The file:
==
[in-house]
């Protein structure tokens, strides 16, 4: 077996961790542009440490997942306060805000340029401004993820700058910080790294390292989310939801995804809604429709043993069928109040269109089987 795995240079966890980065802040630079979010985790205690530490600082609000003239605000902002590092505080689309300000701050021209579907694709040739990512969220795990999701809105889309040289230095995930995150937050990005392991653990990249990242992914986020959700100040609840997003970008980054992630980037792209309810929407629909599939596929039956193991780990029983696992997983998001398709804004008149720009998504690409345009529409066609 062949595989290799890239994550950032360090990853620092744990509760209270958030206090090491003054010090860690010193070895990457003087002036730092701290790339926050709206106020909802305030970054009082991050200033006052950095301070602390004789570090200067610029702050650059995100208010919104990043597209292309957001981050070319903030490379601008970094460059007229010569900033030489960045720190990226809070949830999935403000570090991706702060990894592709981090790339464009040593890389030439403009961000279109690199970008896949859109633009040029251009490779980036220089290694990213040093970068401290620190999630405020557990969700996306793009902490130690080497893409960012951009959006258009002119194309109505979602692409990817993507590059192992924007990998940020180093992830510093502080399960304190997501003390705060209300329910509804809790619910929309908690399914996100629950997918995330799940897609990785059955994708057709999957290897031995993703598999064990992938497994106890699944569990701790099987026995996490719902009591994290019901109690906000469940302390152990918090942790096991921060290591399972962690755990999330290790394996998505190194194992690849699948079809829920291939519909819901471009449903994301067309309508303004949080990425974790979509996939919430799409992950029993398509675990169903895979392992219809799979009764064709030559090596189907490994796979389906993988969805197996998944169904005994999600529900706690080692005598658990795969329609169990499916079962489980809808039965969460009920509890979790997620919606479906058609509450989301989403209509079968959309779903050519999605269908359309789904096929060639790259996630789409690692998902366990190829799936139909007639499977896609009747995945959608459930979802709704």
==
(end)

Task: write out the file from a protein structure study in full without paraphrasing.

[in-house]
């Protein structure tokens, strides 16, 4: 077996961790542009440490997942306060805000340029401004993820700058910080790294390292989310939801995804809604429709043993069928109040269109089987 795995240079966890980065802040630079979010985790205690530490600082609000003239605000902002590092505080689309300000701050021209579907694709040739990512969220795990999701809105889309040289230095995930995150937050990005392991653990990249990242992914986020959700100040609840997003970008980054992630980037792209309810929407629909599939596929039956193991780990029983696992997983998001398709804004008149720009998504690409345009529409066609 062949595989290799890239994550950032360090990853620092744990509760209270958030206090090491003054010090860690010193070895990457003087002036730092701290790339926050709206106020909802305030970054009082991050200033006052950095301070602390004789570090200067610029702050650059995100208010919104990043597209292309957001981050070319903030490379601008970094460059007229010569900033030489960045720190990226809070949830999935403000570090991706702060990894592709981090790339464009040593890389030439403009961000279109690199970008896949859109633009040029251009490779980036220089290694990213040093970068401290620190999630405020557990969700996306793009902490130690080497893409960012951009959006258009002119194309109505979602692409990817993507590059192992924007990998940020180093992830510093502080399960304190997501003390705060209300329910509804809790619910929309908690399914996100629950997918995330799940897609990785059955994708057709999957290897031995993703598999064990992938497994106890699944569990701790099987026995996490719902009591994290019901109690906000469940302390152990918090942790096991921060290591399972962690755990999330290790394996998505190194194992690849699948079809829920291939519909819901471009449903994301067309309508303004949080990425974790979509996939919430799409992950029993398509675990169903895979392992219809799979009764064709030559090596189907490994796979389906993988969805197996998944169904005994999600529900706690080692005598658990795969329609169990499916079962489980809808039965969460009920509890979790997620919606479906058609509450989301989403209509079968959309779903050519999605269908359309789904096929060639790259996630789409690692998902366990190829799936139909007639499977896609009747995945959608459930979802709704």